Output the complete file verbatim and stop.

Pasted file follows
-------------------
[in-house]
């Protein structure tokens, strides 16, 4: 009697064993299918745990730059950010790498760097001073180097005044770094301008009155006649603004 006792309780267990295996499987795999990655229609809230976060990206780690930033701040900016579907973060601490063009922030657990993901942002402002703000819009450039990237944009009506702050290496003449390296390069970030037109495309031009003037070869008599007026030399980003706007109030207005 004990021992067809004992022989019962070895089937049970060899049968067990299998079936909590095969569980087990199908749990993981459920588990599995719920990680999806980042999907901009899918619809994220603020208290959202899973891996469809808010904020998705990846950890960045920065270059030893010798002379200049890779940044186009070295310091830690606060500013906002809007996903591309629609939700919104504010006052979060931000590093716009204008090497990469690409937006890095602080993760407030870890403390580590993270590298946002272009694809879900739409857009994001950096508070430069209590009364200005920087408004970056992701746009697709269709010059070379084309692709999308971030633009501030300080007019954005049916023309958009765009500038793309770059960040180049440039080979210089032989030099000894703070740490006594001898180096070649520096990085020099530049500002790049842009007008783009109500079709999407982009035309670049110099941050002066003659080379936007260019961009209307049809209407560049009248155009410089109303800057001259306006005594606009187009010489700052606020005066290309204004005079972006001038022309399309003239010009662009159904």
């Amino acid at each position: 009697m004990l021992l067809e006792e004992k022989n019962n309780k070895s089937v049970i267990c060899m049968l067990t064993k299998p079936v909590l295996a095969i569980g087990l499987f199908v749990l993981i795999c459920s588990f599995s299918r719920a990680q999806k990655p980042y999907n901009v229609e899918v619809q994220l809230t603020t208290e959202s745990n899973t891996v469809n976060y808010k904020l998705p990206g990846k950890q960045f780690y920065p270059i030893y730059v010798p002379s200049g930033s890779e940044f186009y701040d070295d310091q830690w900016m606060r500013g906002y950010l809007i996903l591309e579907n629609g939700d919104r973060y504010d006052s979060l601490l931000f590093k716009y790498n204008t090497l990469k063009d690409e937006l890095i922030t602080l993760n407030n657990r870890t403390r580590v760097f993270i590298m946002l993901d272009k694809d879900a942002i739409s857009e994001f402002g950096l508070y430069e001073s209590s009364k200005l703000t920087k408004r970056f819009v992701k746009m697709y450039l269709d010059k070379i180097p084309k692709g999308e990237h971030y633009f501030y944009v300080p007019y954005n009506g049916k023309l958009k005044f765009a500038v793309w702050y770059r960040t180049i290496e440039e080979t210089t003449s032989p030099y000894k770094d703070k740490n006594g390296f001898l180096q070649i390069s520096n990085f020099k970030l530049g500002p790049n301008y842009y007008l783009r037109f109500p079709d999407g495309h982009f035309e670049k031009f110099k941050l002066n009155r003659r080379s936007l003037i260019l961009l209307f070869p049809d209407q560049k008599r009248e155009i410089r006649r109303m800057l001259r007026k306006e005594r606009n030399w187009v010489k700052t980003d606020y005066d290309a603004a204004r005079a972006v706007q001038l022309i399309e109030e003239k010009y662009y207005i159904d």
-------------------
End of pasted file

[in-house]
């Protein structure tokens, strides 16, 4: 009697064993299918745990730059950010790498760097001073180097005044770094301008009155006649603004 006792309780267990295996499987795999990655229609809230976060990206780690930033701040900016579907973060601490063009922030657990993901942002402002703000819009450039990237944009009506702050290496003449390296390069970030037109495309031009003037070869008599007026030399980003706007109030207005 004990021992067809004992022989019962070895089937049970060899049968067990299998079936909590095969569980087990199908749990993981459920588990599995719920990680999806980042999907901009899918619809994220603020208290959202899973891996469809808010904020998705990846950890960045920065270059030893010798002379200049890779940044186009070295310091830690606060500013906002809007996903591309629609939700919104504010006052979060931000590093716009204008090497990469690409937006890095602080993760407030870890403390580590993270590298946002272009694809879900739409857009994001950096508070430069209590009364200005920087408004970056992701746009697709269709010059070379084309692709999308971030633009501030300080007019954005049916023309958009765009500038793309770059960040180049440039080979210089032989030099000894703070740490006594001898180096070649520096990085020099530049500002790049842009007008783009109500079709999407982009035309670049110099941050002066003659080379936007260019961009209307049809209407560049009248155009410089109303800057001259306006005594606009187009010489700052606020005066290309204004005079972006001038022309399309003239010009662009159904």
């Amino acid at each position: 009697m004990l021992l067809e006792e004992k022989n019962n309780k070895s089937v049970i267990c060899m049968l067990t064993k299998p079936v909590l295996a095969i569980g087990l499987f199908v749990l993981i795999c459920s588990f599995s299918r719920a990680q999806k990655p980042y999907n901009v229609e899918v619809q994220l809230t603020t208290e959202s745990n899973t891996v469809n976060y808010k904020l998705p990206g990846k950890q960045f780690y920065p270059i030893y730059v010798p002379s200049g930033s890779e940044f186009y701040d070295d310091q830690w900016m606060r500013g906002y950010l809007i996903l591309e579907n629609g939700d919104r973060y504010d006052s979060l601490l931000f590093k716009y790498n204008t090497l990469k063009d690409e937006l890095i922030t602080l993760n407030n657990r870890t403390r580590v760097f993270i590298m946002l993901d272009k694809d879900a942002i739409s857009e994001f402002g950096l508070y430069e001073s209590s009364k200005l703000t920087k408004r970056f819009v992701k746009m697709y450039l269709d010059k070379i180097p084309k692709g999308e990237h971030y633009f501030y944009v300080p007019y954005n009506g049916k023309l958009k005044f765009a500038v793309w702050y770059r960040t180049i290496e440039e080979t210089t003449s032989p030099y000894k770094d703070k740490n006594g390296f001898l180096q070649i390069s520096n990085f020099k970030l530049g500002p790049n301008y842009y007008l783009r037109f109500p079709d999407g495309h982009f035309e670049k031009f110099k941050l002066n009155r003659r080379s936007l003037i260019l961009l209307f070869p049809d209407q560049k008599r009248e155009i410089r006649r109303m800057l001259r007026k306006e005594r606009n030399w187009v010489k700052t980003d606020y005066d290309a603004a204004r005079a972006v706007q001038l022309i399309e109030e003239k010009y662009y207005i159904d």